Extensive analyses of that ecclesiastical author are not always as convincing as in the case of criticism of the chapel’s intelligibility. When he writes that the object “already in its plan deviates from all that has been created in the sphere of the Catholic Church building”, it should be noted that the use of an L-shaped plan is not a sign of extraordinary extravagance. We are actually dealing with a rectangle or, after more accurate observation, with a trapezium expanding towards the altar [Fig. 1]. The north-eastern corner of the chapel is extended because of the entrance to the sacristy and the stairs leading to the stand for the singers are hidden there. In this way the letter L is created but it cannot be denied that a similar, though much smaller extension of the south-eastern corner creates a kind of transept, and the whole refers to the sign of the Tau cross. Raising the interior in the south-east part also resembles high aisles in Catholic churches. Although the shape of the chapel “softens” the simplicity of the cuboid, this basic form of a block is retained. One can talk about some loosening of the forms, but the radicalism of modification of the plan and the form and was not exceedingly large.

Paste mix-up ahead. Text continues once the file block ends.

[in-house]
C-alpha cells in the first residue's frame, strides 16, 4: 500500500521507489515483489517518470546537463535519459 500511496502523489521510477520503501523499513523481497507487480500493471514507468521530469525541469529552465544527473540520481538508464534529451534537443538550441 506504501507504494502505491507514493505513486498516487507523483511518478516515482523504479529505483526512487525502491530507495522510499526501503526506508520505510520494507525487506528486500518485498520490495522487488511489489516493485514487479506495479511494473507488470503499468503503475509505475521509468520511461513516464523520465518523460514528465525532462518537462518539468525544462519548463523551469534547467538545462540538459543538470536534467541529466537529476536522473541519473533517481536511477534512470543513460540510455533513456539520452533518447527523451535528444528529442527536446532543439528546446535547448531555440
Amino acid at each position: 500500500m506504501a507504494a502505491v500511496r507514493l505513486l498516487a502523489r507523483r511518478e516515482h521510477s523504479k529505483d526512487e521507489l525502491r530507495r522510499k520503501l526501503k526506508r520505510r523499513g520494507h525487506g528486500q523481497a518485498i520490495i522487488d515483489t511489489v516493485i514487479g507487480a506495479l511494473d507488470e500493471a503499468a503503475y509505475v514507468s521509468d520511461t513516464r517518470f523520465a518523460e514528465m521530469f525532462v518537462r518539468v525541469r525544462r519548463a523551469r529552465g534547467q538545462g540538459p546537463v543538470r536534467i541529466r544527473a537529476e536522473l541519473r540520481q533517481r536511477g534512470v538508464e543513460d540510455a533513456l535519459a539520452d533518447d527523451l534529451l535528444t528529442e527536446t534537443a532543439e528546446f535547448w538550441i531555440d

Similarly, Fuchs’ criticism of the common recognition that the whole building was made of concrete, whereas in fact concrete is the material only of the internal structure of the south wall, the roof (built of two concrete membranes) and the covering of the towers [Fig. 2], did not achieve its aim. It should be added that the architect himself had suggested the use of concrete in the whole building, as was also demonstrated in the photos of the finished elevation.[19] The author of Paderborn accurately corrected that common opinion and stated that, except the southern part, the walls were built of the brick and stone remains of the previous building, and the whole was covered with thick-grained concrete coating. Le Corbusier applied concrete where necessary but as he had the demolition material at his disposal, he used it to erect the remaining walls.[20] Therefore he faked something that was not there, but he cannot be denied much creativity. A few pages later, Fuchs himself admitted: “The strange roof of the chapel can be called a miracle of technology. And it is not an exaggeration. He [Le Corbusier] can be called a technological genius”. Complaining about illusion in the art world, even when authors verbally proclaim the need for honesty, is not convincing. Art creates illusion and the German expert on the subject must have known statements made by Kant, Schiller and Hegel on this topic.[21] At this point Fuchs lacks full logical consistence in his considerations as he argues for the lack of generous use of concrete while a little further he acknowledges its masterly use. It should be noted that a certain deficiency in the use of this material here is generously compensated for by virtuosity.